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In Python, tuples are almost identical to lists. So, why should we use them you ask? The one main difference between tuples and lists are that tuples cannot be changed. That is to say you cannot add, change, or delete elements from the tuple. Tuples might seem odd at first, but there is a great reason behind them being immutable. As programmers, we mess up occasionally. We change variables that we didn't want to change, and sometimes, well, we just want things to be constant so we don't accidentally change them later. However, if we change our minds we can also convert tuples into lists or lists into tuples. The fact is we need to make the conscious effort to say Python, I want to change this tuple into a list so I can modify it. Enough babbling, let's see a tuple in action!

List vs. Tuple

Example myList = [1,2,3]
myList.append(4)
print (myList)

myTuple = (1,2,3)
print (myTuple)

myTuple2 = (1,2,3)
myTuple2.append(4)
print (myTuple2)
Result [1, 2, 3, 4]
(1, 2, 3)
Traceback (most recent call last):
File "C:/Python32/test", line 9, in
myTuple2.append(4)
AttributeError: 'tuple' object has no attribute 'append'

So, we see that the list clearly works as expected. We just append a 4 onto the end, and Python doesn't miss a beat. Next, we test out our tuple declaration and it works as well. But when we try to append to the tuple, Python give us a nasty little error. Like I said, you cannot change a tuple! Python will bite you if you try using things like append on a tuple. But, let's say "Hey, I really want to add a four to that tuple." Let's do it:

Example myTuple = (1,2,3)
myList = list(myTuple)
myList.append(4)
print (myList)
Result [1, 2, 3, 4]

Boom! We have successfully undone what Python was trying to teach us not to do. We just casted the tuple into a list, then once it was a list, we used it's append method to add the 4. It should be reiterated that the purpose of a tuple is to be immutable. If you are planning to change the variable, just use a list instead.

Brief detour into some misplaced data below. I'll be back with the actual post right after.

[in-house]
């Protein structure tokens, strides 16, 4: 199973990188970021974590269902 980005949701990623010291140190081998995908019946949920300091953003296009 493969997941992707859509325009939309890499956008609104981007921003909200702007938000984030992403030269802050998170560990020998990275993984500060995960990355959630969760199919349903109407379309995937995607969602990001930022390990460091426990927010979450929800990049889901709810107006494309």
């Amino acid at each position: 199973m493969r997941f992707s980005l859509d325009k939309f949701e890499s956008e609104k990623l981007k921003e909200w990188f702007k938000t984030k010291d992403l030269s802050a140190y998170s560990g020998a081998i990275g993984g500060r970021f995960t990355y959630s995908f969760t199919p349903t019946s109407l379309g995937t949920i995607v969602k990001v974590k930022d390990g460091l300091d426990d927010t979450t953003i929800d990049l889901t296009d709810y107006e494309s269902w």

Let's explore some more tutorials or topics!

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  • User

    Eleanor Oct. 22, 2014, 1:42 p.m.

    i love these tutorials

  • User

    Anoubys June 10, 2014, 10:37 a.m.

    this way you convert it back: myTuple = tuple(myList)

  • User

    Malthus101 May 31, 2014, 11:57 a.m.

    Interesting lesson which I understand but as someone else pointed out, the .append command IS appending the tuple.

  • User

    Haoji Wang May 26, 2014, 10:49 a.m.

    Hi there, just found an error, when i append number in tuple, it works on the online code simulator.

  • User

    Vicki April 20, 2014, 10:24 a.m.

    Okay, so you can change a tuple into a list for modification, but can you change it back to a tuple?

  • User

    panda March 17, 2014, 5:16 a.m.

    This is helpful

  • User

    Lotfi GHAZOUANI Feb. 26, 2014, 3:57 p.m.

    Important difference between Lists and Tuples in Python

  • User

    Northoran Feb. 17, 2014, 8:49 p.m.

    Great to learn.

  • User

    novicepro Jan. 2, 2014, 12:22 a.m.

    never mind...parentheses vs. brackets very important distinction!!

  • User

    novicepro Jan. 2, 2014, 12:06 a.m.

    Need help!!! my Tuple is changing with append command :/

  • User

    Hjelmdall Oct. 11, 2013, 11:48 p.m.

    Mention that tuples use "()" where lists use "[]"

  • User

    Rebarakaz Sept. 14, 2013, 4:37 a.m.

    Man, you rock..!! I started to love this thing :) I thought Python was so difficult to learn.. Thanks mate..

  • User

    SachinA2P June 7, 2013, 2:19 a.m.

    How to convert list to touple? As mentioned "However, if we change our minds we can also convert tuples into lists or lists into tuples". But when I tried: my_touple = touple(my_otrlst) print my_touple it threw "NameError: name 'touple' is not defined"